Department

Mathematics

Course Code

MAT246H1

Professor

Murnaghan

MAT246Y1a.doc

Page 1 of 39

Mathematical Induction

Notation

{

}

,3,2,1:=N are called the “natural numbers”.

Principle of Mathematical Induction

Suppose S is a set of natural numbers (i.e. N

⊆

S). If:

1) S

∈

1.

2) Sk∈+1 whenever Sk∈.

Then N

=

S.

Example

Prove for all N

∈

n the following formula holds:

(

)

(

)

6

121

21 222 ++

=+++ nnn

n.

Proof:

• Let

(

)

(

)

++

=++∈=6

121

1|22 mmm

mmSN.

• S

∈

1:

1

1

2

=

and

(

)

(

)

1

6

321 =.

• Assume Sk∈. Show Sk

∈

+

1.

•

(

)

(

)

6

121

122 ++

=++

∈kkk

kSk.

•

( )

(

)

(

)

( ) ( )

(

)

(

)

( ) ( )( )( )

( ) ( )( ) ( )( )

6

112111

6

3221

6

672

1

6

1612

11

6

121

11

2

22

22

+++++

=

+++

=

++

+=

+++

+=++

++

=++++

kkk

kkkkk

k

kkk

kk

kkk

kk

. So Sk

∈

+

1.

Extended Principle of Mathematical Induction

Suppose S is a set of natural numbers (i.e. N

⊆

S). If:

3) Sn ∈

0.

4) Sk∈+1 whenever Sk∈.

Then

{

}

Snnn ⊆++ ,2,1,

000

.

Example

Prove for 7

≥

n that n

n3!≥.

Proof:

• Let

{

}

m

mmS3!|≥∈=N. Let 7

0=n.

• S

∈

7: 218735040!77=>= .

• Assume Sk∈. Show Sk

∈

+

1.

• k

kSk3!≥∈. Note by assumption 7≥k.

www.notesolution.com

MAT246Y1a.doc

Page 2 of 39

•

(

)

(

)

(

)

(

)

1

33383131!+

=≥≥+≥+ kkkk kkk .

Well Ordering Principle

Every subset of N other than

φ

has a smallest element.

Theorem

Suppose N

⊆

S. If:

1) S

∈

1.

2) Sk∈+1 whenever Sk∈.

Then N

=

S.

Proof:

• Let

{

}

SnnT∉∈=|N, i.e., T is the “complement” of S.

• Want to show that

φ

=

T. This is equivalent to N

=

S.

• Suppose

φ

≠

T. Then (by well ordering principle) T has a smallest element, call it Tt∈

1.

• So Tt∉−1

1 (1

1≠tbecause S

∈

1), so St∈−1

1.

• But by assumption 2,

(

)

St∈+− 11

1, so St∈

1 and Tt∉

1. Contradiction.

Notation

Let N∈ba, . Say “a divides b” (write ba |) if cab ⋅= for some N

∈

c.

Definition

N

∈

p is prime if the only divisors of p are 1 and p, and 1

≠

p.

Extended Principle of Mathematical Induction

Suppose S is a set of natural numbers (i.e. N

⊆

S). If:

1) Sn ∈

0.

2) Sk∈+1 whenever Sknn ∈+,,1,00 .

Then

{

}

Snnn ⊆++ ,2,1,

000

.

• Note: nmm <

′

<,1, so Smm ∈

′

, . It means ll

l

lqqppmmn

qqm

ppm

′

′

⋅=

′

=

=

′

=

11

1

1.

Example: False Proofs

“Claim”: In any set of n people, all of them have the same age.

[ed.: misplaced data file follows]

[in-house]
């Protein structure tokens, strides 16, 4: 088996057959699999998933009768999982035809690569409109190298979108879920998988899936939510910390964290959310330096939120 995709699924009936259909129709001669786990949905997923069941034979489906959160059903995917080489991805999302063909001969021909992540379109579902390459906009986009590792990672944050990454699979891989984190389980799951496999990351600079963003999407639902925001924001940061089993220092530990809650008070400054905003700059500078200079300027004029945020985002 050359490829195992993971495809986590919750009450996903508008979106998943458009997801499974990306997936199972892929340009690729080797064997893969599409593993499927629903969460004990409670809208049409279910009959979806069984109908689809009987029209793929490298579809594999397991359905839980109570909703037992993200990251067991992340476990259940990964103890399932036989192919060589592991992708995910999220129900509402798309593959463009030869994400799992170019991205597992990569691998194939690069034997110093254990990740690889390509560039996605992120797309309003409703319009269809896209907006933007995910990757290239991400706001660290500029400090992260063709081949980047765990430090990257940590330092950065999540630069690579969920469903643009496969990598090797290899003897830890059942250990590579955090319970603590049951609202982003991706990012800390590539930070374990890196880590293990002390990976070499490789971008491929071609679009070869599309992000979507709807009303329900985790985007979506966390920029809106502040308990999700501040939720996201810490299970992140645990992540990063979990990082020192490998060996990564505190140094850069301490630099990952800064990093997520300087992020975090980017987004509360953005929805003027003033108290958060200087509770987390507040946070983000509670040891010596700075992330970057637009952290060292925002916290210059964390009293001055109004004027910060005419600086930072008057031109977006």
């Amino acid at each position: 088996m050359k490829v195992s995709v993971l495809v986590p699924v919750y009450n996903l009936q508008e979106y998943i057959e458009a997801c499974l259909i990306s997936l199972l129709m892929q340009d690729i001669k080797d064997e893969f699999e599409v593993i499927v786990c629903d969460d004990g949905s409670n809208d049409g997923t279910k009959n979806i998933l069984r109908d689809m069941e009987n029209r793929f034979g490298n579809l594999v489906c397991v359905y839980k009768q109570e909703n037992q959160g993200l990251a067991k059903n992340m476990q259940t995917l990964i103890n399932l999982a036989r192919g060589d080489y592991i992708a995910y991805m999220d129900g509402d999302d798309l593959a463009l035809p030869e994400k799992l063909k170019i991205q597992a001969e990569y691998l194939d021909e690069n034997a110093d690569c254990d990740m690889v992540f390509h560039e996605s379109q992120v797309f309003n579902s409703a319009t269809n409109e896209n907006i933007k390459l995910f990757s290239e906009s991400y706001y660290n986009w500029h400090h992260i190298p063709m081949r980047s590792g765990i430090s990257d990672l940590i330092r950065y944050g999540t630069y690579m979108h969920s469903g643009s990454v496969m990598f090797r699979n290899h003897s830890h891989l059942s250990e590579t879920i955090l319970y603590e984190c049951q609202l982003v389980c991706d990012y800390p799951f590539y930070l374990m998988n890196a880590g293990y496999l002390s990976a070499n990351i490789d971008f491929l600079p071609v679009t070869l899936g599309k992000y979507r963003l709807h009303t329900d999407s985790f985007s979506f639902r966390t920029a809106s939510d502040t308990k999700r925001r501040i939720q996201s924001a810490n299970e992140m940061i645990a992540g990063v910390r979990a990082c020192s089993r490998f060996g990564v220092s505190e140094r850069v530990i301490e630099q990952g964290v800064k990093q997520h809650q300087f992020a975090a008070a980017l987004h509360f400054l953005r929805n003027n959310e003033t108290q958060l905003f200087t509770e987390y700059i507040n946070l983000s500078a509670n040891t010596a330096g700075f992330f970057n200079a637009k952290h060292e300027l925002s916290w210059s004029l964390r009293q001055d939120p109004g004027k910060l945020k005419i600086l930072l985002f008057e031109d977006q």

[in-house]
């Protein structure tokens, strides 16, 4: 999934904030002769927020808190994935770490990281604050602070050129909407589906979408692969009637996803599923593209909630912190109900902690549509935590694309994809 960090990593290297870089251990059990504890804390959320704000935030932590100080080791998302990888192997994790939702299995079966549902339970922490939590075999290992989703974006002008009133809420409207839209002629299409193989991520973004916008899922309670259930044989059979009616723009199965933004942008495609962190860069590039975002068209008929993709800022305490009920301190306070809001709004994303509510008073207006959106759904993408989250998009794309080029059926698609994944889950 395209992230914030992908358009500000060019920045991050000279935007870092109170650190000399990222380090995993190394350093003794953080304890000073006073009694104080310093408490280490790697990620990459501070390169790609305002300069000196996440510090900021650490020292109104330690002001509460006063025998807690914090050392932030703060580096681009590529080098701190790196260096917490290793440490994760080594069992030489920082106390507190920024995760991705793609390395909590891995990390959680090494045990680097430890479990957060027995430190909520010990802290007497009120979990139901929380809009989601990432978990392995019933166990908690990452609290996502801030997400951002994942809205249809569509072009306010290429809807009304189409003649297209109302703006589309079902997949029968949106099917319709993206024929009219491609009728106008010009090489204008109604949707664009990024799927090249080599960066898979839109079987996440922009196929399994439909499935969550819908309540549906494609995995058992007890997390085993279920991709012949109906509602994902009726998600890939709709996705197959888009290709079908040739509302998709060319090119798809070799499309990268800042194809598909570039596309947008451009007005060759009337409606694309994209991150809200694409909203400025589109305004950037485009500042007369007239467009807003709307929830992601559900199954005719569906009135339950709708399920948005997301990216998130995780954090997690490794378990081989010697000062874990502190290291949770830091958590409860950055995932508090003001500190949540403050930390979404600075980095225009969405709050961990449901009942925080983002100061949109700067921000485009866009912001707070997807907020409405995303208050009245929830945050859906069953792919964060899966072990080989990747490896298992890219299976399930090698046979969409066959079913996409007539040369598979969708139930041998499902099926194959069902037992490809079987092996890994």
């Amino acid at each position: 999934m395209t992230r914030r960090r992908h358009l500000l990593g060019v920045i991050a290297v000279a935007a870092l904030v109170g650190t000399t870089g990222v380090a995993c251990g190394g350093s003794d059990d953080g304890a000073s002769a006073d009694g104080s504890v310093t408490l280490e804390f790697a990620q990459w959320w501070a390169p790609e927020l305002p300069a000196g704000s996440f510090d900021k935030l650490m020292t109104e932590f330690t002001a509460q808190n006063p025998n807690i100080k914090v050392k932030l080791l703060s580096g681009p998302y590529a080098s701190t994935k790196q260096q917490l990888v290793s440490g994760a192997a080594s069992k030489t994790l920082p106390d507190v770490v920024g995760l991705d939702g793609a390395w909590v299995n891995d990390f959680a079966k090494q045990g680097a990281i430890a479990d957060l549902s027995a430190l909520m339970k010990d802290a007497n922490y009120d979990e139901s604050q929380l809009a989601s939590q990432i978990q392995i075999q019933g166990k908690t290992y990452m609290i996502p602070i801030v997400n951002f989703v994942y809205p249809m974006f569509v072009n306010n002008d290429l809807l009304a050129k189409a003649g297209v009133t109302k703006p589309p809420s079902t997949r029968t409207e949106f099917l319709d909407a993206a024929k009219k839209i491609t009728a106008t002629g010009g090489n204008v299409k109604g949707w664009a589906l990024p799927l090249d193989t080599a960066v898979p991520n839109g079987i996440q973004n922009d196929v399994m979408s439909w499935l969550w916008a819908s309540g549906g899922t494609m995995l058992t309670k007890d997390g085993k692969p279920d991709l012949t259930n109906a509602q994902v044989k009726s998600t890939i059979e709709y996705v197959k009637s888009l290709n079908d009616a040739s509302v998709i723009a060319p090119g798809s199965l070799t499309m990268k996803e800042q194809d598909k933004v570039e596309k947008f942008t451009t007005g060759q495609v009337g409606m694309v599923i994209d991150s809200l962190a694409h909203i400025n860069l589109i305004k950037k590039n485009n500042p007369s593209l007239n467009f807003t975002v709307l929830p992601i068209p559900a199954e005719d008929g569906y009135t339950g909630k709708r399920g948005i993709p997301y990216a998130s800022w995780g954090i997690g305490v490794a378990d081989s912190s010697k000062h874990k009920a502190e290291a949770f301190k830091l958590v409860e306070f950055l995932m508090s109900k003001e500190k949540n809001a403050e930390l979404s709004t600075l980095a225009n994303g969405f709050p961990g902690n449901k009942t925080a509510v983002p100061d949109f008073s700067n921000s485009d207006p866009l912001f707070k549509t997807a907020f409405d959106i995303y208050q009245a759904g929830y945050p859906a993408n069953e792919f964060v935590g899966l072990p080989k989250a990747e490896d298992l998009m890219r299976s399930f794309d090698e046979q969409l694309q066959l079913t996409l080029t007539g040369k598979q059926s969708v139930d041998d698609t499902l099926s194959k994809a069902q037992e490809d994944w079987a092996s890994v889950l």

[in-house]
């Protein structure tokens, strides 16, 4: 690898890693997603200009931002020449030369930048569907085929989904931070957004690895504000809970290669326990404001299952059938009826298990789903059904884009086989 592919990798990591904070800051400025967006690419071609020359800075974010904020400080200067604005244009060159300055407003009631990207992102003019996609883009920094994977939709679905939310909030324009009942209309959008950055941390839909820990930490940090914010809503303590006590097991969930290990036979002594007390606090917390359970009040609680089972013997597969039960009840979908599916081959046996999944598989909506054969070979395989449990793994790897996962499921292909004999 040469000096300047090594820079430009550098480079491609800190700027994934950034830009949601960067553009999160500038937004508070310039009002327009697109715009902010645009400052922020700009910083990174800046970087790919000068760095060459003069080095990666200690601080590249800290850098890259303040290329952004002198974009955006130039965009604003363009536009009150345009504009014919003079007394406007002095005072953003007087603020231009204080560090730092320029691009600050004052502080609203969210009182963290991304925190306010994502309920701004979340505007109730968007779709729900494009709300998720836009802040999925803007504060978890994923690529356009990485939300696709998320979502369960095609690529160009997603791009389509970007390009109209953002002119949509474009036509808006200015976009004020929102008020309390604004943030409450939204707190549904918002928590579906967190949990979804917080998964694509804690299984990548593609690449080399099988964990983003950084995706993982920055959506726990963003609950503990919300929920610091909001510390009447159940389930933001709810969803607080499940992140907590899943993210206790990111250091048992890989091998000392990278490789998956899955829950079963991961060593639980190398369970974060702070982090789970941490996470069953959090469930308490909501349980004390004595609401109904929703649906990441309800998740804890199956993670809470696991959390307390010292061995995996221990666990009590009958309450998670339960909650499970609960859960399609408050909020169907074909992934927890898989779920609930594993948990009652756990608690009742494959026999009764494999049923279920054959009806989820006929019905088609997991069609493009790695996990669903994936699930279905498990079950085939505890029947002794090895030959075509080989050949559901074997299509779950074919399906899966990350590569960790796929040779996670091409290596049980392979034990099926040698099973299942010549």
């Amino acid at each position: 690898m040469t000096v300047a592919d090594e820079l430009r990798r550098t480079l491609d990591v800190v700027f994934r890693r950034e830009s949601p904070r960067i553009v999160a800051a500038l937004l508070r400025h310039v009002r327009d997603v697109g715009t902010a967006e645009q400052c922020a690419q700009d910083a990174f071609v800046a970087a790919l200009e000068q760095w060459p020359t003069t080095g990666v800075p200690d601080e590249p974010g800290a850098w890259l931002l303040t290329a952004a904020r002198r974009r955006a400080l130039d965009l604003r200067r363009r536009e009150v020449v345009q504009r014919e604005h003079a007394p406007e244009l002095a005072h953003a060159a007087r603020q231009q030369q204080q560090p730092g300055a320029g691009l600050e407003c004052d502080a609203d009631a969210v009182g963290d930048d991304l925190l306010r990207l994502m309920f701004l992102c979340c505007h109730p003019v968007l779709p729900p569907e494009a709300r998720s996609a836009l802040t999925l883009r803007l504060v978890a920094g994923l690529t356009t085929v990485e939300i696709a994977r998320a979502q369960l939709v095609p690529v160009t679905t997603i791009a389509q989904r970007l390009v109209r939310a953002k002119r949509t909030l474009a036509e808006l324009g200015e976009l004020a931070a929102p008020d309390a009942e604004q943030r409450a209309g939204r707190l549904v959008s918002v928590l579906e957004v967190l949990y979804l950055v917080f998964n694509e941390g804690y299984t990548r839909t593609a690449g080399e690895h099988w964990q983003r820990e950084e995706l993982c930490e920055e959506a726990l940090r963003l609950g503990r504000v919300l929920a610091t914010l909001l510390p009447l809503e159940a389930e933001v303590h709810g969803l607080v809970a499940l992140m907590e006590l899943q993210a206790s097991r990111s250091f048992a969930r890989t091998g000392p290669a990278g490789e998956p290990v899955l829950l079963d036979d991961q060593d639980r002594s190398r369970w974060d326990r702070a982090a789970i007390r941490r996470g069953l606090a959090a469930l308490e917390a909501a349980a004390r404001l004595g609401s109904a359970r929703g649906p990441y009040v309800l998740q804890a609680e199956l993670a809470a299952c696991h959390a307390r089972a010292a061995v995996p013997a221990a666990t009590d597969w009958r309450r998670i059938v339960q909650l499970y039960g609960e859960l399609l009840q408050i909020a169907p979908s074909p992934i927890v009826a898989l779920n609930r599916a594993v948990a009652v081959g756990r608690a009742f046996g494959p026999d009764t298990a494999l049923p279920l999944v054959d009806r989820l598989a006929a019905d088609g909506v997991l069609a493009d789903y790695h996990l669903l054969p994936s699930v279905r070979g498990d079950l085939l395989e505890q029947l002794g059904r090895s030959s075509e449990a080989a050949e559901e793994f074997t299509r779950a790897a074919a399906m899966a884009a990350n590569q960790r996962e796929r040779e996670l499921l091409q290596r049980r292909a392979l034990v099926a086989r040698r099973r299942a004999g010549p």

“Proof”:

• 1

=

n. True.

• Assume true for k. Show for 1+k.

• Let

{

}

11 ,, +k

pp be a set of 1+k people.

• Consider

{

}

k

pp ,,

1. They will all have the same age by assumption.

• Consider

{

}

12 ,, +k

pp . They will all have the same age by assumption.

www.notesolution.com

MAT246Y1a.doc

Page 3 of 39

• So the set

{

}

11 ,, +k

pp of 1+k people all have the same age.

The “proof” was false because if take 2=k, then

{

}

11 pT= and

{

}

22 pT= have no common element.

Number Theory

PRIME NUMBERS

Lemma

Suppose N

∈

n and 1

≠

n. Then n is a product of prime numbers.

Proof:

• Case 1: n is prime. Done!

• Case 2: n is not prime.

• Let

{

}

primes ofproduct a is and 1|nnnS ≠∈=N.

• S

∈

2.

• If sn

∈

−

1,,3,2, then Sn

∈

:

• Since n is not prime, there is some natural number nm,1

≠

such that nm|, i.e.

N∈

′

′

=mmmmn,, where nmm ,1,≠

′

.

Theorem

There is no largest prime number.

Proof:

• Assume p is the largest prime number. In particular, this says

{

}

p,,3,2 is the set of all primes.

• Let 132

+

⋅

⋅

⋅

=

pM. Note that 2, 3, …, p don’t divide M.

• Now,

1

>

M

, so there is some prime number q such that Mq|.

• But pq ,,3,2

≠

, so q is a “new” prime. Contradiction.

Theorem: Fundamental Theorem of Arithmetic

Every natural number not equal to 1 is a product of primes, and the primes in the product are unique

(including multiplicity) except for the order in which they occur.

Proof:

• Suppose there are natural numbers not equal to 1 with 2 distinct factorizations into primes. Then there

is the smallest of such number (well-ordering), call it N.

• lkqqppN 11 == . Note that all the pi’s are different than the qj’s. So in particular, 11 qp ≠ (say

11 qp <).

• Let

(

)

(

)

112212121 qpqqqqpqqqqqpNMllll −=−=−= , but also,

(

)

lklklqqpppqqppppqqpNM 221212121 −=−=−= . So

(

)

(

)

(

)

112221 qpqqqqppp llk−=− . Since

(

)

(

)

(

)

1111111212211 |||| qpqppqpqqpqqpppp llk−−− . Contradiction!

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